LONDON, March 21 (IFR) - Anglo American is poised to sell
its first public bond since it was stripped of its
investment-grade status last year following the shock
capitulation of global commodity prices.
The mining company, rated Ba1/BB+, is expected to sell a US
dollar and/or euro-denominated bond on Wednesday, after holding
investor calls this week.
It is actually seeking to reduce its net debt and will also
conduct a liability management exercise to buy back some of its
euro, sterling and US dollar notes.
Anglo American's euro bonds lost as much as 48 points when
its relegation to junk in February 2016 triggered a wave of
forced selling from investment-grade accounts.
But some investors say they are ready to rebuild a position
in anticipation that the company will soon regain its
"We like the credit, but it's a tricky one to pinpoint
because it's looking less like high yield and more like IG
again," one investor said.
"We've been gradually building a position in our HY
portfolio and are ready to take on more for our IG/crossover
bucket on expectations of it being upgraded to investment-grade
by year-end," the investor said.
The company was upgraded by Moody's to Ba1 with positive
outlook in earlier this month, from Ba2, to reflect its
improving credit profile and accelerated debt reduction, the
"Anglo's ability to affirm its financial policies, including
the dividend policy, will play a key part in sustaining the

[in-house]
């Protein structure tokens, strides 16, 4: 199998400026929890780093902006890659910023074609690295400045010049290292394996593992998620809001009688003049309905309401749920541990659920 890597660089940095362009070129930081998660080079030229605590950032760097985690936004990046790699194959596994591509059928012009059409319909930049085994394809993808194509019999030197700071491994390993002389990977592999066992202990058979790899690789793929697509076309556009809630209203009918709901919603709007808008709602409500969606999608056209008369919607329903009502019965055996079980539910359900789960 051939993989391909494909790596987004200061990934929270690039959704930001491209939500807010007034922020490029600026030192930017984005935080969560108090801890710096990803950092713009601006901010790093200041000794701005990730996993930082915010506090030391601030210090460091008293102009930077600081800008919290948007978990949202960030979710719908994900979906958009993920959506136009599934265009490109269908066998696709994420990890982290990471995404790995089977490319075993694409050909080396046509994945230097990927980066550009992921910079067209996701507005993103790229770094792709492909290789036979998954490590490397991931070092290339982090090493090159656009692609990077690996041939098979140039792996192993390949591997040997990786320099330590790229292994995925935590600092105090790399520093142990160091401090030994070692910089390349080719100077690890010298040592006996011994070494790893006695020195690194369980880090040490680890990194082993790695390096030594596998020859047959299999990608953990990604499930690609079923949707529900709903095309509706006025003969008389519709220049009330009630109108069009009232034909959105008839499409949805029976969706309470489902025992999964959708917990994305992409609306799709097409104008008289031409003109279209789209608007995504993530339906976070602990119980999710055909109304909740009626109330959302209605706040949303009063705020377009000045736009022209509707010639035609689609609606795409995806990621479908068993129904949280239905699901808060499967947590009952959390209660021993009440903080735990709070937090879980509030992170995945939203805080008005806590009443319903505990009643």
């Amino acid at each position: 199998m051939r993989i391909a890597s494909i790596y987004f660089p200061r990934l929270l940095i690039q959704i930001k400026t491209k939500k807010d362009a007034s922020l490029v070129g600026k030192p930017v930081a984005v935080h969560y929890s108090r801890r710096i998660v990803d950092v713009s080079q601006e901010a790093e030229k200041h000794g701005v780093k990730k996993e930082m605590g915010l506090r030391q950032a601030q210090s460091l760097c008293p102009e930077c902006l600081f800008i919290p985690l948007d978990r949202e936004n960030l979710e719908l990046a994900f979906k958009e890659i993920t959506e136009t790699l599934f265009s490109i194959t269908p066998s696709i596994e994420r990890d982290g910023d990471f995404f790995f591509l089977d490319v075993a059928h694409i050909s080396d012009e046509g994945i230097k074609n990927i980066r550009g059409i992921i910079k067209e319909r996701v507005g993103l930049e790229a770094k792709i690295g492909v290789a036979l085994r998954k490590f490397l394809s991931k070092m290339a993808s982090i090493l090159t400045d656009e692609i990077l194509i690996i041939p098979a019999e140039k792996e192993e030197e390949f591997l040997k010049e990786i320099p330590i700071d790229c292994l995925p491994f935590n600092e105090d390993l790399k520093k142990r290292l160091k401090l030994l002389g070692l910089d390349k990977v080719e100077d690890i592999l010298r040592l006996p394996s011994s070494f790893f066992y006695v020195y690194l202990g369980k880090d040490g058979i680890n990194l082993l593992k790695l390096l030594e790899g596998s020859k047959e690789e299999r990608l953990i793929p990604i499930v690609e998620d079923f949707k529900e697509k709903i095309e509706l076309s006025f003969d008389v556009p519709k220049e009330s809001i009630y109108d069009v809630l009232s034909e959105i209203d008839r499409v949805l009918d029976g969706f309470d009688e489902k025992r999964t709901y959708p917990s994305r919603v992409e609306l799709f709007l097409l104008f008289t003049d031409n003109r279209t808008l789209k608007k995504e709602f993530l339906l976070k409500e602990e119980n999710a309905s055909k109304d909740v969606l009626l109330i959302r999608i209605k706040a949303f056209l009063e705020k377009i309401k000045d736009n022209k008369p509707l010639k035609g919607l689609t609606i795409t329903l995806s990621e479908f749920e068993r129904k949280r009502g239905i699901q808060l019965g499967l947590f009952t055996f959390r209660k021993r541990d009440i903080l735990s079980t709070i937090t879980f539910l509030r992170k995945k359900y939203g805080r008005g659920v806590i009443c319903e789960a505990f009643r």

improved financial profile and higher ratings," said Elena
Nadtotchi, senior credit officer and the lead analyst for Anglo
at Moody's, earlier this month.
S&P also has a positive outlook on its BB+ rating.
Anglo American paper has recovered strongly over the last
year following a rebound in global mining prices. Its €750m
3.25% Apr 2023 bond is bid at a cash price of 107.06 compared
with lows of 59 in January 2016, according to Tradeweb.
A lead banker said this recovery boosted the rationale for
them to return to the market.
"We've seen a bigger bid for the commodity names lately, so
Anglo saw the LM exercise as a great way to bring investors up
to date on their funding strategy."
Last September, Glencore attracted €5.8bn of orders, its
biggest ever book, for its first euro deal after concerns in
September 2015 over the company's financial health caused its
bonds and stock to plummet.
The commodity trader is selling a 10-year bond in the US
dollar market on Tuesday, its first US dollar issue in two
years, according to IFR data.
Investors and bankers working on the Anglo American deal are
looking at Glencore, rated Baa3/BBB (Moody's/S&P), as a pricing
Glencore's 1.875% Sept 2023 paper is bid at 115bp over
mid-swaps, versus Anglo's Apr 2023s, bid at plus 156bp.
"There's a good 40bp pick up in buying Anglo versus
Glencore, which you would partly expect because the latter is
better rated," the investor said.
"But if Anglo is on that IG trajectory, and we think it is,
you will soon see a further spread compression, so it could be a
good buying opportunity."
Anglo has been de-leveraging its balance sheet since early
2016. In February of that year, it bought back around
€1.6bn-equivalent of short-dated euro, sterling and US dollar
bonds, which cut its debt pile by US$190m.
The borrower has mandated Citigroup and Morgan Stanley as
joint global coordinators to arrange the investor calls.
Citigroup, Credit Suisse, Goldman, Sachs, Morgan Stanley,
and UBS were hired for the potential US dollar transaction, and
Barclays, BBVA, Citigroup, Morgan Stanley, Santander for the
potential euro-denominated part.
Any US dollar notes will be five- to 10-years, while any
euro portion will be an intermediate tenor and a single tranche
(Reporting By Laura Benitez, editing by Sudip Roy and Alex